ONC Sells Successes of Health IT Adoption to Congress in Annual Report

The ONC released its second annual report on the adoption of health IT this past June.  The report provides a snapshot of the nation's efforts and continuing barriers to health IT adoption.  Although EHRs have been lambasted lately by Congress, the report primarily covers the ongoing big "wins" for health IT adoption: increased participation in the Medicare and Medicaid EHR Incentive Programs ("Meaningful Use") in 2012, increased adoption of EHR technology among physicians and hospitals and increased rRx, and various federal and state HIE and HIT efforts. 

For example, CMS is more than happy to report that over half of the nation's eligible professionals have received payments through Meaningful Use as of April 2013, with about 80% of eligible hospitals receiving incentive payments as well. Among the 50 States, only 8 do not have mechanisms broadly available statewide for directed exchange, whether fully implemented or in pilot phases, of which New Jersey is one of. And 36 states have query-based exchange available either statewide or through at least certain regions.   

The report also highlights the variety of programs, pilots and regulatory efforts undertaken by CMS and ONC, among others, and the success these have had since the passage of the HITECH Act. However, ONC acknowledges the barriers that remain for health IT, particularly interoperability, and remains committed to developing flexible, modular standards and policies for the interaction and exchange of information among various types of systems. 

To help support interoperability, the State HIE Program recently released a set of online training modules for providers, supporting the roll-out of Meaningful Use Stage 2 set to kickoff this October for eligible hospitals, and January 2014 for eligible providers. The Standards and Interoperability ("S&I") Framework continues to work with stakeholders in the vendor and provider communities to identify barriers and their solutions to achieving national interoperability.  And the public/private partnership through the national eHealth Exchange (formerly the Nationwide Health Information Network or NwHIN) continues as ONC's "incubator of innovation" in HIE.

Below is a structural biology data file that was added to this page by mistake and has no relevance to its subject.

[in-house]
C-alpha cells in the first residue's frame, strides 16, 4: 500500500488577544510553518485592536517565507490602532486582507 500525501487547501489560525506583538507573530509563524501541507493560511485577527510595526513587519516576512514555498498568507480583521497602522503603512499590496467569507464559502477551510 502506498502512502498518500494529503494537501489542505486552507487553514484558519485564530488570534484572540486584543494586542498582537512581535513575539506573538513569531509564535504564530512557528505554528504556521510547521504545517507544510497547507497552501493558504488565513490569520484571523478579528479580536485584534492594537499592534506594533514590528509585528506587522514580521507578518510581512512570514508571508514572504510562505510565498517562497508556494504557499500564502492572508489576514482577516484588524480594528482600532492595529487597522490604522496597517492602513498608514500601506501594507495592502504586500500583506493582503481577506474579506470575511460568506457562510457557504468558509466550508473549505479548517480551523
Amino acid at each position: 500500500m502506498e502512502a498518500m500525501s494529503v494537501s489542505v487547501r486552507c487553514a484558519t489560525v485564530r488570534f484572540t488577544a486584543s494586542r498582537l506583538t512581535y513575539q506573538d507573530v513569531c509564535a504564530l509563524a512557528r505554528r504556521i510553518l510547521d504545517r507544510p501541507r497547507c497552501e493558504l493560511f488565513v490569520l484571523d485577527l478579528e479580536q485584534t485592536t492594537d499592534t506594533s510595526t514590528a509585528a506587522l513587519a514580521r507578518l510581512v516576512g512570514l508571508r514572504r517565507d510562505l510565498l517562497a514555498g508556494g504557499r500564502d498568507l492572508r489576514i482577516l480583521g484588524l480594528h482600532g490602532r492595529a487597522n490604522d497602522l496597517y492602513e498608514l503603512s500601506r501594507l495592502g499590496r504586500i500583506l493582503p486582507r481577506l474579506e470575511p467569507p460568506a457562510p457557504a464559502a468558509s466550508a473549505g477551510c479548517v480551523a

Additional efforts highlighted by ONC include:

  • improving consumer and provider confidence and trust in health IT and HIE;
  • engaging consumers in their ehealth and identifying solutions for consumers to better control and direct the flow of their information through HIE;
  • gathering data through various public forums and surveys on privacy and security concerns for safeguarding health information in health IT;
  • development of interactive tools for providers to assess mobile device security as well as general security tools for safeguarding electronic PHI and EHRs, and minimizing breaches;
  • identifying strategies for improving coordination and integration of behavioral health providers into broader health IT efforts, including launching an interstate Direct behavioral health pilot; and
  • identifying stragegies for improving coordination and integration of long-term and post-acute care providers into broader health IT efforts.

For the entire snapshot of the nation's health IT status, read the full report with its easy-to-read charts and graphs.  You may be surprised at how much ONC has been involved with and that has happened in the evolution of health IT and HIE.  

HHS Releases RFI on Interoperability and HIE

HHS, CMS and ONC have released a Request for Information (RFI) seeking input on policies and programs to encourage health information exchange (HIE) through interoperable systems.  Although the Medicare and Medicaid EHR Incentive Programs and other federal efforts are rapidly increasing the adoption of standards based HIE and EHR technology,